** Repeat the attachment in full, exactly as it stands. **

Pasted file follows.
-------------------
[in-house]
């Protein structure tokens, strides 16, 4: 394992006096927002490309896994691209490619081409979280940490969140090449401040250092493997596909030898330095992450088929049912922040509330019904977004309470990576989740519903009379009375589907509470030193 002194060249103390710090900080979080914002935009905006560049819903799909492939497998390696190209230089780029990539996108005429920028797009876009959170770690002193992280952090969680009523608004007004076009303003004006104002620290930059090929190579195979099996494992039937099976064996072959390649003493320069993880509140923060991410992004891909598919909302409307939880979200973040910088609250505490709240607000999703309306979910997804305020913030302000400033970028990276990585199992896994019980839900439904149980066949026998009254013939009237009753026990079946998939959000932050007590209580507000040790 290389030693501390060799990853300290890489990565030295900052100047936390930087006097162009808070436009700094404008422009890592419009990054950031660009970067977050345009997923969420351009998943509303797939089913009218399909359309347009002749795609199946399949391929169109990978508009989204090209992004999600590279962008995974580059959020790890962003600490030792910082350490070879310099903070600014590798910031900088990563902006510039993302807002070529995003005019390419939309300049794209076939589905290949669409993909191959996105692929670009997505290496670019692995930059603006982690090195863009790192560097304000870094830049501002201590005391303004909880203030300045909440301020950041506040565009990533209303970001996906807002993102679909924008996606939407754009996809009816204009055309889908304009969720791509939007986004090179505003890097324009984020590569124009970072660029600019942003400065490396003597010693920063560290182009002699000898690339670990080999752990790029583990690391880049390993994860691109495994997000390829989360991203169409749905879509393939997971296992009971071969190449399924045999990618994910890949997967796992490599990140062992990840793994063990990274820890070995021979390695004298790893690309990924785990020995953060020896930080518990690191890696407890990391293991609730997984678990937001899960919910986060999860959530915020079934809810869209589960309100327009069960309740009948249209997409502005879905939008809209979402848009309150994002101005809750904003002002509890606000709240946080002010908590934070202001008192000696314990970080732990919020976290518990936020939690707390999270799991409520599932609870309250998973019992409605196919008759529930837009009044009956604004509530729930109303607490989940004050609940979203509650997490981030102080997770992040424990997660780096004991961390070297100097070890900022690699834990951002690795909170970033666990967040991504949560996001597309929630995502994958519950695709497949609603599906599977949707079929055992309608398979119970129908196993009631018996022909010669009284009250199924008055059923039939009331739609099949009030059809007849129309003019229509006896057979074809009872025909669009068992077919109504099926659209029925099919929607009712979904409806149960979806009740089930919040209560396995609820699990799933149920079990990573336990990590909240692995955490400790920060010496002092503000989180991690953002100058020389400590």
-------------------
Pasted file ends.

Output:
[in-house]
């Protein structure tokens, strides 16, 4: 394992006096927002490309896994691209490619081409979280940490969140090449401040250092493997596909030898330095992450088929049912922040509330019904977004309470990576989740519903009379009375589907509470030193 002194060249103390710090900080979080914002935009905006560049819903799909492939497998390696190209230089780029990539996108005429920028797009876009959170770690002193992280952090969680009523608004007004076009303003004006104002620290930059090929190579195979099996494992039937099976064996072959390649003493320069993880509140923060991410992004891909598919909302409307939880979200973040910088609250505490709240607000999703309306979910997804305020913030302000400033970028990276990585199992896994019980839900439904149980066949026998009254013939009237009753026990079946998939959000932050007590209580507000040790 290389030693501390060799990853300290890489990565030295900052100047936390930087006097162009808070436009700094404008422009890592419009990054950031660009970067977050345009997923969420351009998943509303797939089913009218399909359309347009002749795609199946399949391929169109990978508009989204090209992004999600590279962008995974580059959020790890962003600490030792910082350490070879310099903070600014590798910031900088990563902006510039993302807002070529995003005019390419939309300049794209076939589905290949669409993909191959996105692929670009997505290496670019692995930059603006982690090195863009790192560097304000870094830049501002201590005391303004909880203030300045909440301020950041506040565009990533209303970001996906807002993102679909924008996606939407754009996809009816204009055309889908304009969720791509939007986004090179505003890097324009984020590569124009970072660029600019942003400065490396003597010693920063560290182009002699000898690339670990080999752990790029583990690391880049390993994860691109495994997000390829989360991203169409749905879509393939997971296992009971071969190449399924045999990618994910890949997967796992490599990140062992990840793994063990990274820890070995021979390695004298790893690309990924785990020995953060020896930080518990690191890696407890990391293991609730997984678990937001899960919910986060999860959530915020079934809810869209589960309100327009069960309740009948249209997409502005879905939008809209979402848009309150994002101005809750904003002002509890606000709240946080002010908590934070202001008192000696314990970080732990919020976290518990936020939690707390999270799991409520599932609870309250998973019992409605196919008759529930837009009044009956604004509530729930109303607490989940004050609940979203509650997490981030102080997770992040424990997660780096004991961390070297100097070890900022690699834990951002690795909170970033666990967040991504949560996001597309929630995502994958519950695709497949609603599906599977949707079929055992309608398979119970129908196993009631018996022909010669009284009250199924008055059923039939009331739609099949009030059809007849129309003019229509006896057979074809009872025909669009068992077919109504099926659209029925099919929607009712979904409806149960979806009740089930919040209560396995609820699990799933149920079990990573336990990590909240692995955490400790920060010496002092503000989180991690953002100058020389400590």